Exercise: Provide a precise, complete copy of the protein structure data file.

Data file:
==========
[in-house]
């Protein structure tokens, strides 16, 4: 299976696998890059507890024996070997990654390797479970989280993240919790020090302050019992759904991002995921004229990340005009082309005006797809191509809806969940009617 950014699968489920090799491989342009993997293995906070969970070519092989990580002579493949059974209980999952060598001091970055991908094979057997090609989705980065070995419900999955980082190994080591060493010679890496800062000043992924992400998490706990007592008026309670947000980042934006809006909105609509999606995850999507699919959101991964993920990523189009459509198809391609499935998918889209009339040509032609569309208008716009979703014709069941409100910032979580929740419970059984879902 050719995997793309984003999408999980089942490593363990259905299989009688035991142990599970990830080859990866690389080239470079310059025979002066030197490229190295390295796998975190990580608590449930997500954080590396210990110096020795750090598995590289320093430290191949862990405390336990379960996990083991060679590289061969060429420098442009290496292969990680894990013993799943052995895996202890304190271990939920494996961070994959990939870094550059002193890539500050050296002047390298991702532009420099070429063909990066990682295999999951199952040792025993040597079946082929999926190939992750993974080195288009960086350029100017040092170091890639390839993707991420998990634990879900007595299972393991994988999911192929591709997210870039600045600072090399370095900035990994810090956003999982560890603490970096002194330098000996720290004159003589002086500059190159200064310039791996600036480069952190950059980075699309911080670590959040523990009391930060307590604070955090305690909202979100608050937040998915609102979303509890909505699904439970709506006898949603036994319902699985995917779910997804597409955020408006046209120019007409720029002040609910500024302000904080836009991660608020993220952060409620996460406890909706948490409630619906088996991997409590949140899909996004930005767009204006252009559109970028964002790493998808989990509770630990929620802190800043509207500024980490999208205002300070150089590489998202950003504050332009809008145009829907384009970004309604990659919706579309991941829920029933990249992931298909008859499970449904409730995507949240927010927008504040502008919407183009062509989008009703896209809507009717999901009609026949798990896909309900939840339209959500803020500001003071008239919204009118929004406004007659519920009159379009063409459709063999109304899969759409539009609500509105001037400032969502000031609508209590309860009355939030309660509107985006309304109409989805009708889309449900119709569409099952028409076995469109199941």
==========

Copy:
[in-house]
């Protein structure tokens, strides 16, 4: 299976696998890059507890024996070997990654390797479970989280993240919790020090302050019992759904991002995921004229990340005009082309005006797809191509809806969940009617 950014699968489920090799491989342009993997293995906070969970070519092989990580002579493949059974209980999952060598001091970055991908094979057997090609989705980065070995419900999955980082190994080591060493010679890496800062000043992924992400998490706990007592008026309670947000980042934006809006909105609509999606995850999507699919959101991964993920990523189009459509198809391609499935998918889209009339040509032609569309208008716009979703014709069941409100910032979580929740419970059984879902 050719995997793309984003999408999980089942490593363990259905299989009688035991142990599970990830080859990866690389080239470079310059025979002066030197490229190295390295796998975190990580608590449930997500954080590396210990110096020795750090598995590289320093430290191949862990405390336990379960996990083991060679590289061969060429420098442009290496292969990680894990013993799943052995895996202890304190271990939920494996961070994959990939870094550059002193890539500050050296002047390298991702532009420099070429063909990066990682295999999951199952040792025993040597079946082929999926190939992750993974080195288009960086350029100017040092170091890639390839993707991420998990634990879900007595299972393991994988999911192929591709997210870039600045600072090399370095900035990994810090956003999982560890603490970096002194330098000996720290004159003589002086500059190159200064310039791996600036480069952190950059980075699309911080670590959040523990009391930060307590604070955090305690909202979100608050937040998915609102979303509890909505699904439970709506006898949603036994319902699985995917779910997804597409955020408006046209120019007409720029002040609910500024302000904080836009991660608020993220952060409620996460406890909706948490409630619906088996991997409590949140899909996004930005767009204006252009559109970028964002790493998808989990509770630990929620802190800043509207500024980490999208205002300070150089590489998202950003504050332009809008145009829907384009970004309604990659919706579309991941829920029933990249992931298909008859499970449904409730995507949240927010927008504040502008919407183009062509989008009703896209809507009717999901009609026949798990896909309900939840339209959500803020500001003071008239919204009118929004406004007659519920009159379009063409459709063999109304899969759409539009609500509105001037400032969502000031609508209590309860009355939030309660509107985006309304109409989805009708889309449900119709569409099952028409076995469109199941």